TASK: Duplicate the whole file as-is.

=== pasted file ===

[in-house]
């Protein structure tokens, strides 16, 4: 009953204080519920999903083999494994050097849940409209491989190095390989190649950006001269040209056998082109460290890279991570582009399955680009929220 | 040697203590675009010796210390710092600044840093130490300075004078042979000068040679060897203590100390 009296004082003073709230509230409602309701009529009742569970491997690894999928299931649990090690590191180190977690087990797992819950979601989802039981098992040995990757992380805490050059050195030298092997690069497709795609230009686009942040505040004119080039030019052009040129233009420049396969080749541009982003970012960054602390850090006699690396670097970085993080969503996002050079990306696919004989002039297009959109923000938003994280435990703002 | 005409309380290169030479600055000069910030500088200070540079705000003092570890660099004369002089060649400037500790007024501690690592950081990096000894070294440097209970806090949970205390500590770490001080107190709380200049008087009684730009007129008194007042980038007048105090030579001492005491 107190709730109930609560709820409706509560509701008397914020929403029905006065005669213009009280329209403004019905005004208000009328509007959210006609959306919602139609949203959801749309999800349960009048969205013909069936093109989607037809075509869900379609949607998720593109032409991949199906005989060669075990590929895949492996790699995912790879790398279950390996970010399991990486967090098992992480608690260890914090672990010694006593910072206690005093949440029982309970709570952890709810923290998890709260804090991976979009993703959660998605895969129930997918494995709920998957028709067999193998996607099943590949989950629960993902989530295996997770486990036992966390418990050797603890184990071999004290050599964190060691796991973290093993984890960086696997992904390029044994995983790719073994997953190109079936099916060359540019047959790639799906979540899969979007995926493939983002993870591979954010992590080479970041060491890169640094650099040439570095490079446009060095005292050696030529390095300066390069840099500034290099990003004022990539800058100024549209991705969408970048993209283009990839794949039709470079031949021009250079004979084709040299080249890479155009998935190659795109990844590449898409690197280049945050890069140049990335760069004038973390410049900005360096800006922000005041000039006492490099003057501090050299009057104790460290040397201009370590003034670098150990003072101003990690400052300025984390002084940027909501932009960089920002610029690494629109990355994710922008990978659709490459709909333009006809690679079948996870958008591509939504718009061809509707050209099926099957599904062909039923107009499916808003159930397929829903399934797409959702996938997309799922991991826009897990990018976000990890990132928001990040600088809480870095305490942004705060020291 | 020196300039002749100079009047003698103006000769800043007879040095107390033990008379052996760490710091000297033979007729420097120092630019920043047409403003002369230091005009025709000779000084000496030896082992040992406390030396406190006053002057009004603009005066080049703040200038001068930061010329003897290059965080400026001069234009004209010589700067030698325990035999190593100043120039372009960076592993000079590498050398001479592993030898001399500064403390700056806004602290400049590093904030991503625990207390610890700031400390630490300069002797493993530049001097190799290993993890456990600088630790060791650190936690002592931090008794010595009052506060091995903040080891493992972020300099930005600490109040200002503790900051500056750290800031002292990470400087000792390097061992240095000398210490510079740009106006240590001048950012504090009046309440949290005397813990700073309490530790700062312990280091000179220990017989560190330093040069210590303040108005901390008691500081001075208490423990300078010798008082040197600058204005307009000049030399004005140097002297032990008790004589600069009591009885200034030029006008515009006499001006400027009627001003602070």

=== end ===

[in-house]
């Protein structure tokens, strides 16, 4: 009953204080519920999903083999494994050097849940409209491989190095390989190649950006001269040209056998082109460290890279991570582009399955680009929220 | 040697203590675009010796210390710092600044840093130490300075004078042979000068040679060897203590100390 009296004082003073709230509230409602309701009529009742569970491997690894999928299931649990090690590191180190977690087990797992819950979601989802039981098992040995990757992380805490050059050195030298092997690069497709795609230009686009942040505040004119080039030019052009040129233009420049396969080749541009982003970012960054602390850090006699690396670097970085993080969503996002050079990306696919004989002039297009959109923000938003994280435990703002 | 005409309380290169030479600055000069910030500088200070540079705000003092570890660099004369002089060649400037500790007024501690690592950081990096000894070294440097209970806090949970205390500590770490001080107190709380200049008087009684730009007129008194007042980038007048105090030579001492005491 107190709730109930609560709820409706509560509701008397914020929403029905006065005669213009009280329209403004019905005004208000009328509007959210006609959306919602139609949203959801749309999800349960009048969205013909069936093109989607037809075509869900379609949607998720593109032409991949199906005989060669075990590929895949492996790699995912790879790398279950390996970010399991990486967090098992992480608690260890914090672990010694006593910072206690005093949440029982309970709570952890709810923290998890709260804090991976979009993703959660998605895969129930997918494995709920998957028709067999193998996607099943590949989950629960993902989530295996997770486990036992966390418990050797603890184990071999004290050599964190060691796991973290093993984890960086696997992904390029044994995983790719073994997953190109079936099916060359540019047959790639799906979540899969979007995926493939983002993870591979954010992590080479970041060491890169640094650099040439570095490079446009060095005292050696030529390095300066390069840099500034290099990003004022990539800058100024549209991705969408970048993209283009990839794949039709470079031949021009250079004979084709040299080249890479155009998935190659795109990844590449898409690197280049945050890069140049990335760069004038973390410049900005360096800006922000005041000039006492490099003057501090050299009057104790460290040397201009370590003034670098150990003072101003990690400052300025984390002084940027909501932009960089920002610029690494629109990355994710922008990978659709490459709909333009006809690679079948996870958008591509939504718009061809509707050209099926099957599904062909039923107009499916808003159930397929829903399934797409959702996938997309799922991991826009897990990018976000990890990132928001990040600088809480870095305490942004705060020291 | 020196300039002749100079009047003698103006000769800043007879040095107390033990008379052996760490710091000297033979007729420097120092630019920043047409403003002369230091005009025709000779000084000496030896082992040992406390030396406190006053002057009004603009005066080049703040200038001068930061010329003897290059965080400026001069234009004209010589700067030698325990035999190593100043120039372009960076592993000079590498050398001479592993030898001399500064403390700056806004602290400049590093904030991503625990207390610890700031400390630490300069002797493993530049001097190799290993993890456990600088630790060791650190936690002592931090008794010595009052506060091995903040080891493992972020300099930005600490109040200002503790900051500056750290800031002292990470400087000792390097061992240095000398210490510079740009106006240590001048950012504090009046309440949290005397813990700073309490530790700062312990280091000179220990017989560190330093040069210590303040108005901390008691500081001075208490423990300078010798008082040197600058204005307009000049030399004005140097002297032990008790004589600069009591009885200034030029006008515009006499001006400027009627001003602070």